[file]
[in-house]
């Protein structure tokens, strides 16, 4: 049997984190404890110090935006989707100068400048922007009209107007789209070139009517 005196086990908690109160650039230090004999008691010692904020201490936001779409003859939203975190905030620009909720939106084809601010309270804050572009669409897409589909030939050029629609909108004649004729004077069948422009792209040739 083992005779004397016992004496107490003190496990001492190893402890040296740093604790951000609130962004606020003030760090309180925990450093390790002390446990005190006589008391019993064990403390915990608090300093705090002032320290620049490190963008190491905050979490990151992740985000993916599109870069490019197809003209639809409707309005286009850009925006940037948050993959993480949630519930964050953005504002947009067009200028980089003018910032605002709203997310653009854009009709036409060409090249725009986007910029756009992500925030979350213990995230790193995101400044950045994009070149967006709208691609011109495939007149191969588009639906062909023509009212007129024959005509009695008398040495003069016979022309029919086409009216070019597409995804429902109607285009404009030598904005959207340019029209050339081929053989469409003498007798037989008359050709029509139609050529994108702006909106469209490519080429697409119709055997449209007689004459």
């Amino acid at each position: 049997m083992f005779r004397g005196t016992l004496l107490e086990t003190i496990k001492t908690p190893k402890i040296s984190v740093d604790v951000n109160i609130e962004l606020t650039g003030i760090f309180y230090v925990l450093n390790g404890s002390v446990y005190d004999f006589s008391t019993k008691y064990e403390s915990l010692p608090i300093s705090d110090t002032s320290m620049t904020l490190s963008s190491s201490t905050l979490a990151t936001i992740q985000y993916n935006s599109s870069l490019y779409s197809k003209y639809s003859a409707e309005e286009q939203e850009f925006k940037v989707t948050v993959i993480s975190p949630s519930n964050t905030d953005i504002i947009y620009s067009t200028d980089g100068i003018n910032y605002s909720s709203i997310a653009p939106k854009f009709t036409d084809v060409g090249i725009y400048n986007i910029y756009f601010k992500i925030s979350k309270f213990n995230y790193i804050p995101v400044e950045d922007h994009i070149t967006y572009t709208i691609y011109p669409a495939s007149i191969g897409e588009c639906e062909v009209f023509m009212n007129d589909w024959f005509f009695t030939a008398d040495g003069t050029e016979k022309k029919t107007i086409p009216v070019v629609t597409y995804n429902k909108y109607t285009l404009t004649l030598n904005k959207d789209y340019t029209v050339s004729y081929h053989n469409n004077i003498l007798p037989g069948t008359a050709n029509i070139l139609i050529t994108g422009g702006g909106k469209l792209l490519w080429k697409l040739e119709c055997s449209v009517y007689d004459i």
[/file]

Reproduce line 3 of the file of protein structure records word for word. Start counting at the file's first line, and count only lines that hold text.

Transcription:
């Amino acid at each position: 049997m083992f005779r004397g005196t016992l004496l107490e086990t003190i496990k001492t908690p190893k402890i040296s984190v740093d604790v951000n109160i609130e962004l606020t650039g003030i760090f309180y230090v925990l450093n390790g404890s002390v446990y005190d004999f006589s008391t019993k008691y064990e403390s915990l010692p608090i300093s705090d110090t002032s320290m620049t904020l490190s963008s190491s201490t905050l979490a990151t936001i992740q985000y993916n935006s599109s870069l490019y779409s197809k003209y639809s003859a409707e309005e286009q939203e850009f925006k940037v989707t948050v993959i993480s975190p949630s519930n964050t905030d953005i504002i947009y620009s067009t200028d980089g100068i003018n910032y605002s909720s709203i997310a653009p939106k854009f009709t036409d084809v060409g090249i725009y400048n986007i910029y756009f601010k992500i925030s979350k309270f213990n995230y790193i804050p995101v400044e950045d922007h994009i070149t967006y572009t709208i691609y011109p669409a495939s007149i191969g897409e588009c639906e062909v009209f023509m009212n007129d589909w024959f005509f009695t030939a008398d040495g003069t050029e016979k022309k029919t107007i086409p009216v070019v629609t597409y995804n429902k909108y109607t285009l404009t004649l030598n904005k959207d789209y340019t029209v050339s004729y081929h053989n469409n004077i003498l007798p037989g069948t008359a050709n029509i070139l139609i050529t994108g422009g702006g909106k469209l792209l490519w080429k697409l040739e119709c055997s449209v009517y007689d004459i």